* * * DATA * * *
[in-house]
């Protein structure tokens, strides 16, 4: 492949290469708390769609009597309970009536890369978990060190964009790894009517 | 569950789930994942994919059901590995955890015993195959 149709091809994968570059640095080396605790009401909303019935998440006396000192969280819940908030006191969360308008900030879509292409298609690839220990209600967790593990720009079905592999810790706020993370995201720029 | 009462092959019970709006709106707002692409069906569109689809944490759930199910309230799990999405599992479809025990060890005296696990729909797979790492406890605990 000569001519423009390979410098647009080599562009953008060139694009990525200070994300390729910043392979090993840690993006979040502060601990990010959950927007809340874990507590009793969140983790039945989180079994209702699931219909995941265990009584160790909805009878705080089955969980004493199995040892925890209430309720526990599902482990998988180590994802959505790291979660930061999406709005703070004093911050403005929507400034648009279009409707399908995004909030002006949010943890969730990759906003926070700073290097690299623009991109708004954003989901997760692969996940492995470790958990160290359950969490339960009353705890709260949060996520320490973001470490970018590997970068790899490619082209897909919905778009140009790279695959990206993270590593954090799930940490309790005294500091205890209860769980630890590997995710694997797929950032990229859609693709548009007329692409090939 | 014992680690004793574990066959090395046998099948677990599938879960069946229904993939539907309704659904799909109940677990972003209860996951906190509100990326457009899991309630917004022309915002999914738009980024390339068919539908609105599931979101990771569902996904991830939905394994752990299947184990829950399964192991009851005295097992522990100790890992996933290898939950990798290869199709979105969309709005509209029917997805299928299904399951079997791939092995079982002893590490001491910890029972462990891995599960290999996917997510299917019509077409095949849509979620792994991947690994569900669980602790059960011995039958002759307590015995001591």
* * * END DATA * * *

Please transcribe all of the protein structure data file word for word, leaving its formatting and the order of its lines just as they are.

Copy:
[in-house]
């Protein structure tokens, strides 16, 4: 492949290469708390769609009597309970009536890369978990060190964009790894009517 | 569950789930994942994919059901590995955890015993195959 149709091809994968570059640095080396605790009401909303019935998440006396000192969280819940908030006191969360308008900030879509292409298609690839220990209600967790593990720009079905592999810790706020993370995201720029 | 009462092959019970709006709106707002692409069906569109689809944490759930199910309230799990999405599992479809025990060890005296696990729909797979790492406890605990 000569001519423009390979410098647009080599562009953008060139694009990525200070994300390729910043392979090993840690993006979040502060601990990010959950927007809340874990507590009793969140983790039945989180079994209702699931219909995941265990009584160790909805009878705080089955969980004493199995040892925890209430309720526990599902482990998988180590994802959505790291979660930061999406709005703070004093911050403005929507400034648009279009409707399908995004909030002006949010943890969730990759906003926070700073290097690299623009991109708004954003989901997760692969996940492995470790958990160290359950969490339960009353705890709260949060996520320490973001470490970018590997970068790899490619082209897909919905778009140009790279695959990206993270590593954090799930940490309790005294500091205890209860769980630890590997995710694997797929950032990229859609693709548009007329692409090939 | 014992680690004793574990066959090395046998099948677990599938879960069946229904993939539907309704659904799909109940677990972003209860996951906190509100990326457009899991309630917004022309915002999914738009980024390339068919539908609105599931979101990771569902996904991830939905394994752990299947184990829950399964192991009851005295097992522990100790890992996933290898939950990798290869199709979105969309709005509209029917997805299928299904399951079997791939092995079982002893590490001491910890029972462990891995599960290999996917997510299917019509077409095949849509979620792994991947690994569900669980602790059960011995039958002759307590015995001591």